Because her teeth were healthy and already a B1 on the Vita Shade guide, my first treatment recommendation involved some whitening gel with or without Invisalign orthodontic treatment. The patient immediately shot down this plan because she had tried whitening in the past, but her teeth did not become “white enough.” Furthermore, she did not want to deal with the maintenance associated with at-home whitening. She wanted her teeth to be as white as possible, which meant bonded porcelain was the only realistic answer.

To be sure, I created a couple of graphical smile previews using DTS Pro software to give her an idea what the various treatment options would feasibly look like. I love this software for treatment presentations because it is quick and inexpensive and lets pictures say the thousand words I can’t. I was able to show with reasonable accuracy what a combination of Invisalign and whitening (Fig. 2a), instead of maxillary and mandibular porcelain restorations (Fig. 2b), could do for her smile.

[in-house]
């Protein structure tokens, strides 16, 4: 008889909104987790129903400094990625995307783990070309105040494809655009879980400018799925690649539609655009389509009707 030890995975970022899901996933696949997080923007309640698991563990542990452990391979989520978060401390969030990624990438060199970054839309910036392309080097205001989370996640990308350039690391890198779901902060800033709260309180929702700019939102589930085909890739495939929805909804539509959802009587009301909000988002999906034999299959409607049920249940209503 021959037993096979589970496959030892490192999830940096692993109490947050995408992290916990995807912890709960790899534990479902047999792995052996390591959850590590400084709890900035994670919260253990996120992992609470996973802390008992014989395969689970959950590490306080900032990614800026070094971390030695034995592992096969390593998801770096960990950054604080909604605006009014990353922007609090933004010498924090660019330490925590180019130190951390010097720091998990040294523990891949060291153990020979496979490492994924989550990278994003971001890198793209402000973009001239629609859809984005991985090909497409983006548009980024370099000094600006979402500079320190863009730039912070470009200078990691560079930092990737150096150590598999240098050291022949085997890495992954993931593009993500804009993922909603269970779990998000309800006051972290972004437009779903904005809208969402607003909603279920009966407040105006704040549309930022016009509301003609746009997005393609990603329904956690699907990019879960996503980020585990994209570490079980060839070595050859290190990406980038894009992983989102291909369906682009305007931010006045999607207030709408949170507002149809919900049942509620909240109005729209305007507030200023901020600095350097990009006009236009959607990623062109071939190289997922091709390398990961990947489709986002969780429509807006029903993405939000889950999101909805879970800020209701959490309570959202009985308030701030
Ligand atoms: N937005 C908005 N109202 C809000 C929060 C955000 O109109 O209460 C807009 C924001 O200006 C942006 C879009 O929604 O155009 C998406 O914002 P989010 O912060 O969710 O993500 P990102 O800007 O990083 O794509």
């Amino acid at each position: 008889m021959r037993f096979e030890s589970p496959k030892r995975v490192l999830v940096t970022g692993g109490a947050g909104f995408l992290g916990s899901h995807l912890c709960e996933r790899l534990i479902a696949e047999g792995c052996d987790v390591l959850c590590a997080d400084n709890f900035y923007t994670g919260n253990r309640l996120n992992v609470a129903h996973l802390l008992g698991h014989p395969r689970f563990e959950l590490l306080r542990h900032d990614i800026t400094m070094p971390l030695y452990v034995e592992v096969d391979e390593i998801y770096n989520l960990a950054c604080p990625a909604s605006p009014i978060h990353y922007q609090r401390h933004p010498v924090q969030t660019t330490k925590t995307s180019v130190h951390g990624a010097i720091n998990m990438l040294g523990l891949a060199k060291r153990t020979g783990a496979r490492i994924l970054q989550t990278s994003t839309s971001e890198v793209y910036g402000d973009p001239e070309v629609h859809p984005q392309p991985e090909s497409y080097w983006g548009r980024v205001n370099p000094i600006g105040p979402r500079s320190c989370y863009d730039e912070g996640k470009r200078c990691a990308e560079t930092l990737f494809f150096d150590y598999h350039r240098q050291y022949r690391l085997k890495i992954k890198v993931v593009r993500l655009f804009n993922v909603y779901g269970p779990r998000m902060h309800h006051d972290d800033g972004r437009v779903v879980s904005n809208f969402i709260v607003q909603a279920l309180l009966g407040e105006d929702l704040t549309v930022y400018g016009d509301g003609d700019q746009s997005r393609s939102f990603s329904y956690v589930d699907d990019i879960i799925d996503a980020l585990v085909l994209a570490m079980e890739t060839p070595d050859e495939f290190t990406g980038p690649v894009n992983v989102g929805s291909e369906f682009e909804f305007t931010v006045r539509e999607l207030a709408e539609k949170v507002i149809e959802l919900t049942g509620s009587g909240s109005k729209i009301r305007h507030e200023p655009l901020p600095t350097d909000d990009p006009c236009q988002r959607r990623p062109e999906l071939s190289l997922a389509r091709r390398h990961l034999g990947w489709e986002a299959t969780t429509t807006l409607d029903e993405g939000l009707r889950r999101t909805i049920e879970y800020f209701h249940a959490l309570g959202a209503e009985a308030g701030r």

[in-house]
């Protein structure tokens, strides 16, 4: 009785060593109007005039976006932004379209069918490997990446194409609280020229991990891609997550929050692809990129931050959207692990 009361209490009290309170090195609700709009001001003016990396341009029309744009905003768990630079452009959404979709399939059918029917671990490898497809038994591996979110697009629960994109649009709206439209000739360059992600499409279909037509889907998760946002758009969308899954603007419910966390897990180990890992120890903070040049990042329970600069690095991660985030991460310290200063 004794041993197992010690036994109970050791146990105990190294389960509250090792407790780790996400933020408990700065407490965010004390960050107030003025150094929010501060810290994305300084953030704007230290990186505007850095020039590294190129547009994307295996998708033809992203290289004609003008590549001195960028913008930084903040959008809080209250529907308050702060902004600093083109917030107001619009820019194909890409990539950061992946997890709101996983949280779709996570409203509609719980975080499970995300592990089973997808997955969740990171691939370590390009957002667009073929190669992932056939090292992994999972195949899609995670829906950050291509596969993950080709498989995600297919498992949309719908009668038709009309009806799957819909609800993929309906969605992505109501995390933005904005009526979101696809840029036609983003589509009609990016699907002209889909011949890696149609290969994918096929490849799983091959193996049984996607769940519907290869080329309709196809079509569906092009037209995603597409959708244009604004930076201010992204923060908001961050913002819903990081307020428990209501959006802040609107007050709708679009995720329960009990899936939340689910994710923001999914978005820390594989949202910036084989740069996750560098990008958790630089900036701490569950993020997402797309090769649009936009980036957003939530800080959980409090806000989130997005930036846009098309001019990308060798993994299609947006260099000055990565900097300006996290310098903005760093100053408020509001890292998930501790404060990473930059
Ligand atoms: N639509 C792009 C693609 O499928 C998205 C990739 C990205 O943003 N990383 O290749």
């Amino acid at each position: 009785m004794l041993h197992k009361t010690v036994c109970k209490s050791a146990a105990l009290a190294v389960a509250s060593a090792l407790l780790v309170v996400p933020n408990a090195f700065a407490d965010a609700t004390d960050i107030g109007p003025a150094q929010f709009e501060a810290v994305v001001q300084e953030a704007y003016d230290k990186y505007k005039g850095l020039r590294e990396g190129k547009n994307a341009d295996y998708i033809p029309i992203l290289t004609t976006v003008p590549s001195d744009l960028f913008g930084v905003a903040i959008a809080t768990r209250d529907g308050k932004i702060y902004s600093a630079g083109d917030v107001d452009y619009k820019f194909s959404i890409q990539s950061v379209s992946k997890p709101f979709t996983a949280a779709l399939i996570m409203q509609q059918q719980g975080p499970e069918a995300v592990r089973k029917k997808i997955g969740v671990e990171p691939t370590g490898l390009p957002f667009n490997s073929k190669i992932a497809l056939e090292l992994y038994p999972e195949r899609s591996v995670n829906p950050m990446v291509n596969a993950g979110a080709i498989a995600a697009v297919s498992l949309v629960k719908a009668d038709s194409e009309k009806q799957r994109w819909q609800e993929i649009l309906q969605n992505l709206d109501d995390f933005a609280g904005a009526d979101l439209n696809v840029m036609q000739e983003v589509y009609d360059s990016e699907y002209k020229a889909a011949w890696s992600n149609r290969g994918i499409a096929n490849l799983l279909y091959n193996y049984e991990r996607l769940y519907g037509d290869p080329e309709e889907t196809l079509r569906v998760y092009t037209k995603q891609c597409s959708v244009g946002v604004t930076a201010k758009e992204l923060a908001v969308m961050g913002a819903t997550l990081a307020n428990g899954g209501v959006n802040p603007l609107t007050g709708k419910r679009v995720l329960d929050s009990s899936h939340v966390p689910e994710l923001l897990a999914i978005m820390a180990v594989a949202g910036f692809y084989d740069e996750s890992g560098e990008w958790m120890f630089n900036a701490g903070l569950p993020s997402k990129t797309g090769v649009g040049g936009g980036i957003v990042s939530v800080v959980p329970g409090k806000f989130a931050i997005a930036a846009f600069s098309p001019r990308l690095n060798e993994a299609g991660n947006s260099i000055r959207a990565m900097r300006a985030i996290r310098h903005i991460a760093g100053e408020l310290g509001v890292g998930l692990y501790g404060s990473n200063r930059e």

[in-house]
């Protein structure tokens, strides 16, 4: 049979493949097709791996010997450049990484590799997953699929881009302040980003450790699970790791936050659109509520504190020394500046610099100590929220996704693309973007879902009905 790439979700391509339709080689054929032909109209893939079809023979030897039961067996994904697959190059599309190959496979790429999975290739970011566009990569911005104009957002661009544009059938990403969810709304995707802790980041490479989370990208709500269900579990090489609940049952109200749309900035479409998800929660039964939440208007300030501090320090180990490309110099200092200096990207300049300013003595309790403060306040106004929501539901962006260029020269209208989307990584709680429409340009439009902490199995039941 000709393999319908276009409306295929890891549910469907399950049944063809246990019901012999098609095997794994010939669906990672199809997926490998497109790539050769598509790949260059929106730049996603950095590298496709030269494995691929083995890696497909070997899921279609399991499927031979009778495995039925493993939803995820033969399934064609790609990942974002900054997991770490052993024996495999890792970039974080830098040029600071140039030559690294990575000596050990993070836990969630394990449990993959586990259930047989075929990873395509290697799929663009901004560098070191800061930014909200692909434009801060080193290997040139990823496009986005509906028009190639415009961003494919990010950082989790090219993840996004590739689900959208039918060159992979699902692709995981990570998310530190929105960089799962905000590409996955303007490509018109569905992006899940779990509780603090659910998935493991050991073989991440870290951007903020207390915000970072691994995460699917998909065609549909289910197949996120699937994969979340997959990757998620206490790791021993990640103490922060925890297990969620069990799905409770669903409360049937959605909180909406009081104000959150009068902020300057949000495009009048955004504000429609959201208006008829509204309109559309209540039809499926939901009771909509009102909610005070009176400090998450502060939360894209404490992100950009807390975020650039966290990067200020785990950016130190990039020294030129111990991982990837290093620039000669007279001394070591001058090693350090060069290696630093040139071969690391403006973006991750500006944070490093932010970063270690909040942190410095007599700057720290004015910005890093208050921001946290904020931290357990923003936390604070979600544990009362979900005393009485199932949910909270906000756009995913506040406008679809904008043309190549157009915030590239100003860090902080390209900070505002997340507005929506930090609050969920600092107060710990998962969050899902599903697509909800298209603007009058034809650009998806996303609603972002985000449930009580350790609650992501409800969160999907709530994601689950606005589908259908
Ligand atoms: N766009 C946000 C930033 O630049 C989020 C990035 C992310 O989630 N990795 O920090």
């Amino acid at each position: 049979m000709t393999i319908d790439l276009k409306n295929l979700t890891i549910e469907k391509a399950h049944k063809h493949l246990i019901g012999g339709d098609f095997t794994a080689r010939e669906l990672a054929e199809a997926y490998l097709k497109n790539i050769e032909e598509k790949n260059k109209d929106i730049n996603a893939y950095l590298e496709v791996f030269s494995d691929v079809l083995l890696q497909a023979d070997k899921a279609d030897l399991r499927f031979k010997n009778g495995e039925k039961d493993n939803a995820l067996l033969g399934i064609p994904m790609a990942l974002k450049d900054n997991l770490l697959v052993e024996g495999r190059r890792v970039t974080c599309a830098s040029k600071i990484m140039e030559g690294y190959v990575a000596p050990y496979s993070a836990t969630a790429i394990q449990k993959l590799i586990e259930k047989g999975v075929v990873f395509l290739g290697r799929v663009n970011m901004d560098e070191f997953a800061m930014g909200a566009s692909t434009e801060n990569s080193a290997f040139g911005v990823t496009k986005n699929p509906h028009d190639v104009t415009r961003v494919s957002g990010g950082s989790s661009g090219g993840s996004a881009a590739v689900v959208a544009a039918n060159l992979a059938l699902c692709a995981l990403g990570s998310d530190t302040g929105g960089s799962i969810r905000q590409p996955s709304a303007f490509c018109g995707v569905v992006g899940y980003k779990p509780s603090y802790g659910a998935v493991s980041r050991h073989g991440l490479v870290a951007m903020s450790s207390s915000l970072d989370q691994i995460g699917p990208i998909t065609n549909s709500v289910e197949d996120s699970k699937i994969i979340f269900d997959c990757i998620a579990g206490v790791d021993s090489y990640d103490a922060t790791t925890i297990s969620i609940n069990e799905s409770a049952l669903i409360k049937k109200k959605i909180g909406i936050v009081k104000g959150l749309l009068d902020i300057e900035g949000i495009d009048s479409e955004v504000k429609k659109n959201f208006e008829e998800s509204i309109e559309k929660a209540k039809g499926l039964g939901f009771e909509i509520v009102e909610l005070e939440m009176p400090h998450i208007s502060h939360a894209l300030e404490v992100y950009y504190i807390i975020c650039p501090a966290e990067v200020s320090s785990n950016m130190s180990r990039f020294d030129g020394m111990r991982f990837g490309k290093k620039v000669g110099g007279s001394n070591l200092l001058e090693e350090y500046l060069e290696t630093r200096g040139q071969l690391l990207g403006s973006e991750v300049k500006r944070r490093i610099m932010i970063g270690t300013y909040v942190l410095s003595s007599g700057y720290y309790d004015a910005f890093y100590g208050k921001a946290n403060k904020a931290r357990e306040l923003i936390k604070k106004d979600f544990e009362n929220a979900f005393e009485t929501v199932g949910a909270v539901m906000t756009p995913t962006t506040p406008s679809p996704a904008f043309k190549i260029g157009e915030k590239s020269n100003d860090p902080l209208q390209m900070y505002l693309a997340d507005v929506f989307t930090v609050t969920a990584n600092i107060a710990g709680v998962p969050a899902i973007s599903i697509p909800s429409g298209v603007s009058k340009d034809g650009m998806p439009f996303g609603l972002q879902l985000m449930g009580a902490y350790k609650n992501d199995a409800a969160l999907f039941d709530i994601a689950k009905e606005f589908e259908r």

When the patient saw the graphical mock-up of the porcelain work, she exclaimed, “That is what I want! That is what I’m looking for!” A treatment plan had been accepted, and it was now time to obtain records and get to work.

Dental veneers case
Dental veneers case
Fig. 2b

The dentist plans …

I, like just about every dentist in the United States, would describe myself as a conservative dentist, so my treatment plan involved comprehensive Invisalign therapy to straighten her teeth and allow for conservative veneers and onlays with minimal tooth structure removed.

Once the orthodontic phase was completed, I planned to make sure the patient’s joint and occlusion were stable through splint therapy and equilibration as needed. Impressions were made for Invisalign treatment, aligners were delivered, attachments bonded and interproximal reduction (IPR) was performed between her mandibular canines, premolars and first molars. Months of satisfying tooth movement via aligner therapy could now begin.

… and God laughs

“Get these things off. Get them off now !” The very next day, the patient was back in my chair, demanding the attachments be removed. She did not like how they looked or felt. She demanded I fill in the spaces between her teeth where IPR had been done. Exasperated, she stated, “I just wanted whiter teeth, not all this.” Drat! Time to regroup, time to zag.